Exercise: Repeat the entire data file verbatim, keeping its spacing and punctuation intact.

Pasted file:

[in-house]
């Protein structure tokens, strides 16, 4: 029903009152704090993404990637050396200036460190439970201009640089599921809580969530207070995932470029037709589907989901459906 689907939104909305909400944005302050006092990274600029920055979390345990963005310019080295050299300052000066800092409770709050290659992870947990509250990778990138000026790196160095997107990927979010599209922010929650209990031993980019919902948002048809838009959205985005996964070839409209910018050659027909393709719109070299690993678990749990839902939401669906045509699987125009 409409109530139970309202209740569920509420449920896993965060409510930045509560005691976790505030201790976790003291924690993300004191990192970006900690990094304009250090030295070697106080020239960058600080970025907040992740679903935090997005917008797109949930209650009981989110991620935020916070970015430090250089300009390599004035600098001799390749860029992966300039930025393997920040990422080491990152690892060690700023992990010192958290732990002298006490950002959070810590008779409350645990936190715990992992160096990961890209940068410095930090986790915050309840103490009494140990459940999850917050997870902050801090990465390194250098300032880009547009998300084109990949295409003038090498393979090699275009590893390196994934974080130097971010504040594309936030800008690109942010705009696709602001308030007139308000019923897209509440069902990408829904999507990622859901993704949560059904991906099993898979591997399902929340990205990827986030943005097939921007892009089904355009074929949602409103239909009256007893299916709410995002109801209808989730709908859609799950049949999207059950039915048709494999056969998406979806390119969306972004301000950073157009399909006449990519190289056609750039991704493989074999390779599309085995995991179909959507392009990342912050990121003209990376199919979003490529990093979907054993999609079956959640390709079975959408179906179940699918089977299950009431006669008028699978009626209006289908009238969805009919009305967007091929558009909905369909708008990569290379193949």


[in-house]
């Protein structure tokens, strides 16, 4: 029903009152704090993404990637050396200036460190439970201009640089599921809580969530207070995932470029037709589907989901459906 689907939104909305909400944005302050006092990274600029920055979390345990963005310019080295050299300052000066800092409770709050290659992870947990509250990778990138000026790196160095997107990927979010599209922010929650209990031993980019919902948002048809838009959205985005996964070839409209910018050659027909393709719109070299690993678990749990839902939401669906045509699987125009 409409109530139970309202209740569920509420449920896993965060409510930045509560005691976790505030201790976790003291924690993300004191990192970006900690990094304009250090030295070697106080020239960058600080970025907040992740679903935090997005917008797109949930209650009981989110991620935020916070970015430090250089300009390599004035600098001799390749860029992966300039930025393997920040990422080491990152690892060690700023992990010192958290732990002298006490950002959070810590008779409350645990936190715990992992160096990961890209940068410095930090986790915050309840103490009494140990459940999850917050997870902050801090990465390194250098300032880009547009998300084109990949295409003038090498393979090699275009590893390196994934974080130097971010504040594309936030800008690109942010705009696709602001308030007139308000019923897209509440069902990408829904999507990622859901993704949560059904991906099993898979591997399902929340990205990827986030943005097939921007892009089904355009074929949602409103239909009256007893299916709410995002109801209808989730709908859609799950049949999207059950039915048709494999056969998406979806390119969306972004301000950073157009399909006449990519190289056609750039991704493989074999390779599309085995995991179909959507392009990342912050990121003209990376199919979003490529990093979907054993999609079956959640390709079975959408179906179940699918089977299950009431006669008028699978009626209006289908009238969805009919009305967007091929558009909905369909708008990569290379193949």